There’s a new Saturday trend in Nairobi. On June 29th, the Nairobi City Government announced that ever last Saturday of the month is a city-wide Clean-up Day. Residents are encouraged to clean their neighborhoods together. This is the most recent effort to improve the quality of life in Kenya’s capital city.
GPF reported that on the last Saturday of August, Global Peace Foundation joined youth members in Kariobangi, a lower income district in northern Nairobi for Clean-up Day. Daniel Juma, executive director of GPF-Kenya said the project goes much deeper than cleaning; it’s about “the dignity of the African people.” Clean-up day is telling evidence of Africa’s move towards community driven change. Native leaders are starting to drive progress.
In 2010, Dr. Moon visited Kenya for the Global Peace Convention. He observed:
“Many in the developed world are trying to make their mark on this continent, either through economic incentives, humanitarian aid, or even historic and cultural precedents harkening back to the age of colonialism. These forces have definitely shaped the current state of affairs on this continent but have no bearing on what could happen in the future.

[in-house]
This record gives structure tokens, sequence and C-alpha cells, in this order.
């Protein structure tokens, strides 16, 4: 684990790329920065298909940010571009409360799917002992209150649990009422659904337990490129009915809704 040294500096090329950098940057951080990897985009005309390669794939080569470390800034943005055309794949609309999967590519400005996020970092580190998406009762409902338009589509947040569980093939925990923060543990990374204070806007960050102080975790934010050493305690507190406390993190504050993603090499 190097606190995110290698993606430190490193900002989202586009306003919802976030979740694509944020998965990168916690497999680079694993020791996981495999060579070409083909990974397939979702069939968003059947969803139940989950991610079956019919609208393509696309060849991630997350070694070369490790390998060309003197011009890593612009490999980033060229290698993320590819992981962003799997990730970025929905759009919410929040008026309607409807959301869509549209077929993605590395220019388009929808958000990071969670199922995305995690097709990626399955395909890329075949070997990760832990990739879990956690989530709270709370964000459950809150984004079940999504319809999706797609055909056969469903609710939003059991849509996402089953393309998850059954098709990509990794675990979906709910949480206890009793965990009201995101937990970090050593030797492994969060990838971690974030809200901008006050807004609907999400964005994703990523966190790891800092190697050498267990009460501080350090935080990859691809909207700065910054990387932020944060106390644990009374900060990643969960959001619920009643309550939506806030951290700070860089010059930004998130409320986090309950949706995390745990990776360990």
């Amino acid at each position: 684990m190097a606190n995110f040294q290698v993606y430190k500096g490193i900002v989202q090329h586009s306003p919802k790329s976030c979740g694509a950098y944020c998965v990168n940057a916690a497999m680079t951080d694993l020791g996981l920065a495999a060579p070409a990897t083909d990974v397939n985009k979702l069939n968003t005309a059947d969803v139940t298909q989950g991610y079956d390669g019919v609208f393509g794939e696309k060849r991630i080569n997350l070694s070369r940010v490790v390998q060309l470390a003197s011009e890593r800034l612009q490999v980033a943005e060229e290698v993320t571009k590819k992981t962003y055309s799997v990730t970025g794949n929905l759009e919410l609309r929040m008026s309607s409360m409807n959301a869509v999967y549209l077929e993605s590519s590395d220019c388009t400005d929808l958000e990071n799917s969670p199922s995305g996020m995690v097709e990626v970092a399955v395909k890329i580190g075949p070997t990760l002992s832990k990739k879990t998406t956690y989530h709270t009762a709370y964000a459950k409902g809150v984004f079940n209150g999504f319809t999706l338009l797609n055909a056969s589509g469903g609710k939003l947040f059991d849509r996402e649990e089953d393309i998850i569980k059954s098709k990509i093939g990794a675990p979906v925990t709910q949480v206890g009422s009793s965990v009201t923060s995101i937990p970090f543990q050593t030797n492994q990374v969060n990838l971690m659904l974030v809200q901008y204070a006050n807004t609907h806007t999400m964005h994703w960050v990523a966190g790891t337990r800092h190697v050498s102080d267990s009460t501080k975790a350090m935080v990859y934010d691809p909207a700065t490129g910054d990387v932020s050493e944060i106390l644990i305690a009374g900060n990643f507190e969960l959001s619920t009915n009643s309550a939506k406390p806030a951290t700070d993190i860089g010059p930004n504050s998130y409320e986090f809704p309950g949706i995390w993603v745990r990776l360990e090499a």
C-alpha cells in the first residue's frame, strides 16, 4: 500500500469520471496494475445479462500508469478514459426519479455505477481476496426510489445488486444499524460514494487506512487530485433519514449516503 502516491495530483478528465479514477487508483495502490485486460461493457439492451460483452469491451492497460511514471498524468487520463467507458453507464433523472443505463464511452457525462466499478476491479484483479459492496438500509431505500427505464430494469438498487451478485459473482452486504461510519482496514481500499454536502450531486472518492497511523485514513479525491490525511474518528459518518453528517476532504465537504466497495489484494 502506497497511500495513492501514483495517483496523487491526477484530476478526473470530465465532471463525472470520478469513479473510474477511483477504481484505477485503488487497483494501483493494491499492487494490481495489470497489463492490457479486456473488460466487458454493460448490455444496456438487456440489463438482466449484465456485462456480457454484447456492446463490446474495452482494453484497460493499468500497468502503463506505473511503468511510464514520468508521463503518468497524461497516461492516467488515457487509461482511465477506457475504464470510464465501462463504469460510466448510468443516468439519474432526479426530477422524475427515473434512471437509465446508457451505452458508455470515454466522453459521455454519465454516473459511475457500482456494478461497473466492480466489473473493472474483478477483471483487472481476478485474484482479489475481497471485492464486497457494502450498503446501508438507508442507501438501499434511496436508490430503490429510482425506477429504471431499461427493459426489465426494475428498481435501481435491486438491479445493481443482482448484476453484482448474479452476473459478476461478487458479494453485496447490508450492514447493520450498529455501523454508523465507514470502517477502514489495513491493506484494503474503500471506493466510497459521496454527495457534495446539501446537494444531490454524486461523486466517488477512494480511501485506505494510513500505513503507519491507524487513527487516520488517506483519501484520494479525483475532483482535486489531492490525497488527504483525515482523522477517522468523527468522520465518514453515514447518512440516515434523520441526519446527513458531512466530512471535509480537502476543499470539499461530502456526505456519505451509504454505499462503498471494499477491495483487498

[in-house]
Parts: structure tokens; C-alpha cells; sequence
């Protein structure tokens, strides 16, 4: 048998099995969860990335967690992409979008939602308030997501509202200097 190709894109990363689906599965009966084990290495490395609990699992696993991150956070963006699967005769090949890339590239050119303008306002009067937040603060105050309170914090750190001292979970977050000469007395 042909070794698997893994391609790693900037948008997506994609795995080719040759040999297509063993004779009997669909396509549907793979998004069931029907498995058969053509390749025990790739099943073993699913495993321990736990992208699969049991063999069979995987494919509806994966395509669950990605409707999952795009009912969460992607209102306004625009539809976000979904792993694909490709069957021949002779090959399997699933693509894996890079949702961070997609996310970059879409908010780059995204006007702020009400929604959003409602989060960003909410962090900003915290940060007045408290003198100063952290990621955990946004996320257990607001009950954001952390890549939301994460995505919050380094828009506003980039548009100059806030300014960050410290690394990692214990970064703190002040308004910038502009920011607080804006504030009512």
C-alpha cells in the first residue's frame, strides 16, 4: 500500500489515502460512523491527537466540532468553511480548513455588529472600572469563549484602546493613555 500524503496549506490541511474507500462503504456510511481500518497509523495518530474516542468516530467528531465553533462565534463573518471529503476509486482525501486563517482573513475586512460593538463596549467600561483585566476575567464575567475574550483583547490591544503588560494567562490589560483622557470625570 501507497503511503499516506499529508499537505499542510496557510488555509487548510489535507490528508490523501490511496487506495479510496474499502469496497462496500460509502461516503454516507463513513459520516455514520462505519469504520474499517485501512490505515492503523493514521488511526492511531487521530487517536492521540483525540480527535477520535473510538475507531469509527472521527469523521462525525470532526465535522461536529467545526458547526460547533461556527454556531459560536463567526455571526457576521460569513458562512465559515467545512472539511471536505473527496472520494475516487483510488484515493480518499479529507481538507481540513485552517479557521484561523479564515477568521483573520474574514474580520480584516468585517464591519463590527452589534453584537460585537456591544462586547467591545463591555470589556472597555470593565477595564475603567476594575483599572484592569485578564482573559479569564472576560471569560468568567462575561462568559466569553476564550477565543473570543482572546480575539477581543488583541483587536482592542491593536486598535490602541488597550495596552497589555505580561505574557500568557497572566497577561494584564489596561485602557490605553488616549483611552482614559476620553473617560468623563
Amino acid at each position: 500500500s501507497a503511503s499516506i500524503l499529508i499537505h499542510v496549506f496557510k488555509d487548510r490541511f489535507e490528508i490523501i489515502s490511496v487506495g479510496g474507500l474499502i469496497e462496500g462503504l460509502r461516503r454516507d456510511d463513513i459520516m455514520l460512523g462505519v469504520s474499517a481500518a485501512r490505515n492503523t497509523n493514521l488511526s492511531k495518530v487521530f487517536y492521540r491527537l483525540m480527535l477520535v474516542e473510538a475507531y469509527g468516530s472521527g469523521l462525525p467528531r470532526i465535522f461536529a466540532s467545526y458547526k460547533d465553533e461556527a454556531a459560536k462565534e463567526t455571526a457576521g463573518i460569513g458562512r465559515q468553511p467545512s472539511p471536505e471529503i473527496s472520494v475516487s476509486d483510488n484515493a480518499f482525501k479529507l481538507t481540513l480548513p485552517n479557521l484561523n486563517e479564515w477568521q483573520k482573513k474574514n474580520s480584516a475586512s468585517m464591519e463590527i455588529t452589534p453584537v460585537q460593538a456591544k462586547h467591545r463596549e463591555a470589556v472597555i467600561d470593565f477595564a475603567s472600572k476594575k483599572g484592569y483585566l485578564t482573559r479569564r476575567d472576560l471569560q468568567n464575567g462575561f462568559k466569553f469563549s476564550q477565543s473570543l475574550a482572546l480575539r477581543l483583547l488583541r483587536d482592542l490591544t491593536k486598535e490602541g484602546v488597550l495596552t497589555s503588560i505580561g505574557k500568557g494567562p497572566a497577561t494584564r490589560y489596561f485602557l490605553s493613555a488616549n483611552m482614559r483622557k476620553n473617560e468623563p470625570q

2010 should signal a new decade of African leadership from local communities to the national halls of government to the four key regional corners of Africa where a new breed of leaders, motivated by a common vision rooted in universal principles and values rise to shape the future of this continent and, possibly, the world. “
GPF-Kenya has spearheaded efforts to raise and engage moral and innovative African leaders through projects such as the Character and Creativity Initiative, Leap Hubs and the All Lights Villages development project.
More significant than the scale or number of projects, however, is the transformation of native leader as they work to make their nation, their continent a model for the world.
Former Deputy Permanent Representative of the Permanent Mission of Kenya to the United Nations Dr. Josephine Ojiambo puts this into perspective with her statement at the recent International Young Leaders Assembly at the United Nations.
“Whatever you do, small, large, medium, do it to the best of your ability. Leadership isn’t about being on the highest mountain, or having the loudest voice, it’s about doing that particular thing that you have skills for so well that everybody stops to look.”
Clean-up Day is rallying small acts of service in Nairobi. The results may exceed cleaner neighborhoods and a higher quality of life. Placing the responsibility of national and continental development may be the beginning of a new generation of local African leaders.